Building brand advocacy from the ground up


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AdvocatesIn a media landscape as fragmented and as noisy as we have now, word-of-mouth (WOM) advertising has become more important than ever. These days, the term for these unlikely spokespeople is brand advocates, and they are the true “killer app” of your marketing efforts. The stats back it up:

With those numbers, it’s no surprise to see companies like SocialChorus (which describes itself as an “advocate marketing solution”) raising funding and adding clients recently, while Speakr raised more funding to develop its network of online influencers. Brand advocates are trustworthy, their messages aren’t ignored and they’re cheap. What’s not to like? Just find some brand advocates and watch the sales roll in!

No shortcuts

If you’re sitting around the conference room table and management is asking, “Shouldn’t we be trying to create some brand advocates?” then you’ve got some hard work ahead of you. Because if your brand doesn’t already have a relationship with its advocates (or at least know who they are), then there is a very good chance you don’t actually have any. It doesn’t mean you won’t be able to cultivate them, but there won’t be any shortcuts.

I’m talking about the brand in the mirror

Almost every brand has the potential to have advocates. In a category as generic as laundry detergent, Tide is so valued there is a black market for it. But you first need to ask the question, Why should my brand have advocates? What does your brand stand for? Why should people buy it over something that might be cheaper? What is your brand doing for them? If your answer doesn’t go any deeper than broad, generic terms like “value” and “quality,” then you need to stop now, and get to work figuring it out. Seriously, stop reading now – there’s nothing more for you here. (I suggest you skip over to my colleague Stefan Mumaw’s excellent blog about why brands need to live their vision to understand why this is so important.)

Can’t buy me love

So, you know what you stand for and the true value your brand offers. But how can you activate the consumers whose passions align with your brand? The worst thing you can do is try to buy them. Brand advocates aren’t in it for the deals or the coupons: only 1% of brand advocates make their recommendations as an incentive to receive freebies. 37% do it out of a desire to help others, and 50% because of a good experience they had with your brand. If you are introducing a product or service to a market, then discounting, coupons and freebies for influencers can at least get people to try it. If the value is there, consumers will come back without needing the incentives, and if they don’t, well…you might need to return to the preceding paragraph.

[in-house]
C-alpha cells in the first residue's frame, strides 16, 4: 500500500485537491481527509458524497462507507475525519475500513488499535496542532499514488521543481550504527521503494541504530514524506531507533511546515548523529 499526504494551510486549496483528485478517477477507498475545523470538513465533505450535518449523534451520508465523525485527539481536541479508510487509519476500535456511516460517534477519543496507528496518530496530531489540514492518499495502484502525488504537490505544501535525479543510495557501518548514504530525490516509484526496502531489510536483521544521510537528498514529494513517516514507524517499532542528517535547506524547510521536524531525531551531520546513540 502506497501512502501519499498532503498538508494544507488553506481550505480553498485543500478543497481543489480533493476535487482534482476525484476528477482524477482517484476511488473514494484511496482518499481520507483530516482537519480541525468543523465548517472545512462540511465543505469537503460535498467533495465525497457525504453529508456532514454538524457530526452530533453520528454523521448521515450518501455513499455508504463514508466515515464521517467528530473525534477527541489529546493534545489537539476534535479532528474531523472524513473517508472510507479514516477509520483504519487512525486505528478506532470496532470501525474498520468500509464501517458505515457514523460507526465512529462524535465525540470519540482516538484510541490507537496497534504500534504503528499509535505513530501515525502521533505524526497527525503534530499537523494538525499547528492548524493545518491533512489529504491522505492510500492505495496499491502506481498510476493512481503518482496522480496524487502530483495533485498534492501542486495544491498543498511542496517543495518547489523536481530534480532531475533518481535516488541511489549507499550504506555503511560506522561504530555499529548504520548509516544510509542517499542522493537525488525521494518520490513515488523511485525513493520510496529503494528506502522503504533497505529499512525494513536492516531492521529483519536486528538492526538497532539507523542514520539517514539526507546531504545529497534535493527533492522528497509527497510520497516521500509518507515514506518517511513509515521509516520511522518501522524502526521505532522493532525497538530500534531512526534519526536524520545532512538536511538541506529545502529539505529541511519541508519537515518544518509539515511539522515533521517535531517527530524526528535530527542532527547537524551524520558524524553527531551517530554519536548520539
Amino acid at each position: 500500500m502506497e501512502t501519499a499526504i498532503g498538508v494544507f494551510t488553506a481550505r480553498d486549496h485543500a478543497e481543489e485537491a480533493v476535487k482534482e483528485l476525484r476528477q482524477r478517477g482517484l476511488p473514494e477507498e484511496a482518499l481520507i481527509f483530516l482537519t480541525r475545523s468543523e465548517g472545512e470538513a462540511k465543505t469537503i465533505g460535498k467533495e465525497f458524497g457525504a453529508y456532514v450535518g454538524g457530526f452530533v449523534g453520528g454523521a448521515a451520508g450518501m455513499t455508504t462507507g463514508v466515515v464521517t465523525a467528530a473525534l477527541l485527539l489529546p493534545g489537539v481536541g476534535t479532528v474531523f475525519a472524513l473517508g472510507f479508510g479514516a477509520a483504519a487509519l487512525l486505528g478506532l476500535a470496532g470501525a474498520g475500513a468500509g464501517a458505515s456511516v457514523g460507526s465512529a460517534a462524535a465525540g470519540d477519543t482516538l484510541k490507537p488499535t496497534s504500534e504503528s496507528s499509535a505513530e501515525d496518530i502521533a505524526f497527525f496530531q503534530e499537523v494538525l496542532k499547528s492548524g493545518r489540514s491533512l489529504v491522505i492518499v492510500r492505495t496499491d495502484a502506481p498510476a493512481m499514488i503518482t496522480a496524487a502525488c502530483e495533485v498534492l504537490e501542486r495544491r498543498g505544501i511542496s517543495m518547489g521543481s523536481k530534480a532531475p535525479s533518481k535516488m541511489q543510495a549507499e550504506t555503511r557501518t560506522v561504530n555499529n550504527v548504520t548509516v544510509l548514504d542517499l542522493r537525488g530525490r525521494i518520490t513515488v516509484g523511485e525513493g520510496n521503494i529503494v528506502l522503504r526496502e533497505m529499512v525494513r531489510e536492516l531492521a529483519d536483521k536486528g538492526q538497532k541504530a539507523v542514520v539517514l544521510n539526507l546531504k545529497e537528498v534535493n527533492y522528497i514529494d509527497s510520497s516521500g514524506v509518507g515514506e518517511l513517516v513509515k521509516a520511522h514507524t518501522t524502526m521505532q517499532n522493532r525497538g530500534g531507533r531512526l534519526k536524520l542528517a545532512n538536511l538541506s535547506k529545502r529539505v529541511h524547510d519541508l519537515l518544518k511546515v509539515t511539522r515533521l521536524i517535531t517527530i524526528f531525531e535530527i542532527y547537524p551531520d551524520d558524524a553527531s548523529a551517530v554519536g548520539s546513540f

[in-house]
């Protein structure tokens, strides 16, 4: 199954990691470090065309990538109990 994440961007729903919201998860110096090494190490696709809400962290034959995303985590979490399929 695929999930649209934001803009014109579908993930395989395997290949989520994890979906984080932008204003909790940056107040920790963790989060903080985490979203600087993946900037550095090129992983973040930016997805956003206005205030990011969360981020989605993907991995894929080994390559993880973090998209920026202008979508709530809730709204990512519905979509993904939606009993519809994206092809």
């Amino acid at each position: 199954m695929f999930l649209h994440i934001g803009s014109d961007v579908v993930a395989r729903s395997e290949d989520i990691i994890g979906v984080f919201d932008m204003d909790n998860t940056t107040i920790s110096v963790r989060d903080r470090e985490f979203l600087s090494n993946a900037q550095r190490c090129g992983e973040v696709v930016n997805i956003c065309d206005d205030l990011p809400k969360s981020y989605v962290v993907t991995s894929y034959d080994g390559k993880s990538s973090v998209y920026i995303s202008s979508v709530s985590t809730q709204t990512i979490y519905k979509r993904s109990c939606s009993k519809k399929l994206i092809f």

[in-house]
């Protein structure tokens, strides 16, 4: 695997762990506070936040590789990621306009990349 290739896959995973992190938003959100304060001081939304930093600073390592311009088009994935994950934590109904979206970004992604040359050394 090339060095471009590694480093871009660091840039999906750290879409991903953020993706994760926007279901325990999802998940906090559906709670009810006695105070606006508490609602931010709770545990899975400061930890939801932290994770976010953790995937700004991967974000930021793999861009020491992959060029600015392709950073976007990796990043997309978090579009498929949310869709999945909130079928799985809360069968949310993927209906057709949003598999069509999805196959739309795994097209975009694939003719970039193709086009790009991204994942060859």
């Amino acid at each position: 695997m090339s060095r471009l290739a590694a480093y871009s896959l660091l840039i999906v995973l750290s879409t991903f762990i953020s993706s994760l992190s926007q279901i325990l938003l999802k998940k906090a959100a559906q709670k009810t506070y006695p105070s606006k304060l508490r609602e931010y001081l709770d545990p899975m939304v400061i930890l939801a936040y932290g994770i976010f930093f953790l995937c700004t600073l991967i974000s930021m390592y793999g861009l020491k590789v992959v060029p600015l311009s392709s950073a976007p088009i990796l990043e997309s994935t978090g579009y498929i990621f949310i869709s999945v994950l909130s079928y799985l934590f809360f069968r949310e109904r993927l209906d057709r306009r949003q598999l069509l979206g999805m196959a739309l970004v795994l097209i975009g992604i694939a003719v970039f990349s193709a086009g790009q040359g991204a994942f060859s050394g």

Better than they know themselves

Now the real work begins. The details of every brand’s audience and lifestyle differ of course, but the template is the same. Meet them where they are. This might mean events and sponsorships for some groups, and non-branded online communities for others. But wherever they are, interact with them as they interact with each other. Show support for them and approval of they things they love. Even more important, tread lightly with overt brand messaging. You are there to make their lives and decisions more fulfilling, and your job is to demonstrate that your product or service will do this, not to simply tell them that it will. Building brand advocacy is like building a fire: a lot of dry fuel lying around isn’t any good by itself. You have to carefully arrange the tinder, twigs, sticks and logs first if you want the spark you introduce to turn into a roaring fire.

Pouring gasoline on it

Now is the point that you can help your best customers help you. They have experienced the value of your brand, and they trust it enough to put their own credibility on the line advocating for it. Open up your marketing toolbox to make it as simple as possible for advocates to share both your messaging and their experiences with your brand. Showcase them in your social channels and make contacts with them as personal and individualized as possible. Don’t let referral or loyalty programs get bogged down with too many hoops to jump through. Your relationship with your advocates should always revolve around enhancing their credibility in the community, not the other way around.

Tend your garden

I love the word “cultivate” when talking about brand advocates. It encompasses everything: preparing the soil, planting the seed, watering and patiently waiting for the plant to break through the dirt, and then fertilizing, weeding, pruning and nurturing the plant as it comes to maturity and bears fruit. It’s a long process, and it isn’t self-sustaining. Once you assume that people know what your brand stands for, or that your value is understood, or that people will just tout your virtues on their own, everything will begin to unravel. Your brand must continuously cycle back through every part of the process or you will lose what you have taken so long to build.

 

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